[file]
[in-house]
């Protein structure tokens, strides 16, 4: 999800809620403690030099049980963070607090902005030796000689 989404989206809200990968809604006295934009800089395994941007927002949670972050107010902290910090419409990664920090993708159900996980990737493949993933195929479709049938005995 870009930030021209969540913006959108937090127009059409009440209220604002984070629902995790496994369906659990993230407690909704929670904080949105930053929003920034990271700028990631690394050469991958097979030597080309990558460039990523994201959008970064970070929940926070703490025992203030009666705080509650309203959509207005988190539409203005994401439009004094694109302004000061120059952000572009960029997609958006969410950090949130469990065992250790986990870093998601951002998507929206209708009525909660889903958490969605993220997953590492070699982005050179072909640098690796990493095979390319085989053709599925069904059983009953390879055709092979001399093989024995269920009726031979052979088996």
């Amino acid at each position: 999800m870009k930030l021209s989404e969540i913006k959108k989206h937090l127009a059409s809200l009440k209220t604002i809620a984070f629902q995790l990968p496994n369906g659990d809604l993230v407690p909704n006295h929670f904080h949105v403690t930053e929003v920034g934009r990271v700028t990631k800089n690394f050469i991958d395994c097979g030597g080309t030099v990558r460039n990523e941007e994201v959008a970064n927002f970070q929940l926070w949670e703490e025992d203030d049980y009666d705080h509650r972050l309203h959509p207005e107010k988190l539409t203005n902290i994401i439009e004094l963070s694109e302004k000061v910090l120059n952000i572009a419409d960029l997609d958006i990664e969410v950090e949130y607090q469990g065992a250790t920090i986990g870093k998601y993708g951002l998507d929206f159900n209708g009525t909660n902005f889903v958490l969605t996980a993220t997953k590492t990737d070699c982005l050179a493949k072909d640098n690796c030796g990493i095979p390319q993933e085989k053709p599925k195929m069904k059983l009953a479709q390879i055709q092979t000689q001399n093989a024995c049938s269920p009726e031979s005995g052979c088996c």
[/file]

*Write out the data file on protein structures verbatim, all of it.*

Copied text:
[in-house]
């Protein structure tokens, strides 16, 4: 999800809620403690030099049980963070607090902005030796000689 989404989206809200990968809604006295934009800089395994941007927002949670972050107010902290910090419409990664920090993708159900996980990737493949993933195929479709049938005995 870009930030021209969540913006959108937090127009059409009440209220604002984070629902995790496994369906659990993230407690909704929670904080949105930053929003920034990271700028990631690394050469991958097979030597080309990558460039990523994201959008970064970070929940926070703490025992203030009666705080509650309203959509207005988190539409203005994401439009004094694109302004000061120059952000572009960029997609958006969410950090949130469990065992250790986990870093998601951002998507929206209708009525909660889903958490969605993220997953590492070699982005050179072909640098690796990493095979390319085989053709599925069904059983009953390879055709092979001399093989024995269920009726031979052979088996």
């Amino acid at each position: 999800m870009k930030l021209s989404e969540i913006k959108k989206h937090l127009a059409s809200l009440k209220t604002i809620a984070f629902q995790l990968p496994n369906g659990d809604l993230v407690p909704n006295h929670f904080h949105v403690t930053e929003v920034g934009r990271v700028t990631k800089n690394f050469i991958d395994c097979g030597g080309t030099v990558r460039n990523e941007e994201v959008a970064n927002f970070q929940l926070w949670e703490e025992d203030d049980y009666d705080h509650r972050l309203h959509p207005e107010k988190l539409t203005n902290i994401i439009e004094l963070s694109e302004k000061v910090l120059n952000i572009a419409d960029l997609d958006i990664e969410v950090e949130y607090q469990g065992a250790t920090i986990g870093k998601y993708g951002l998507d929206f159900n209708g009525t909660n902005f889903v958490l969605t996980a993220t997953k590492t990737d070699c982005l050179a493949k072909d640098n690796c030796g990493i095979p390319q993933e085989k053709p599925k195929m069904k059983l009953a479709q390879i055709q092979t000689q001399n093989a024995c049938s269920p009726e031979s005995g052979c088996c």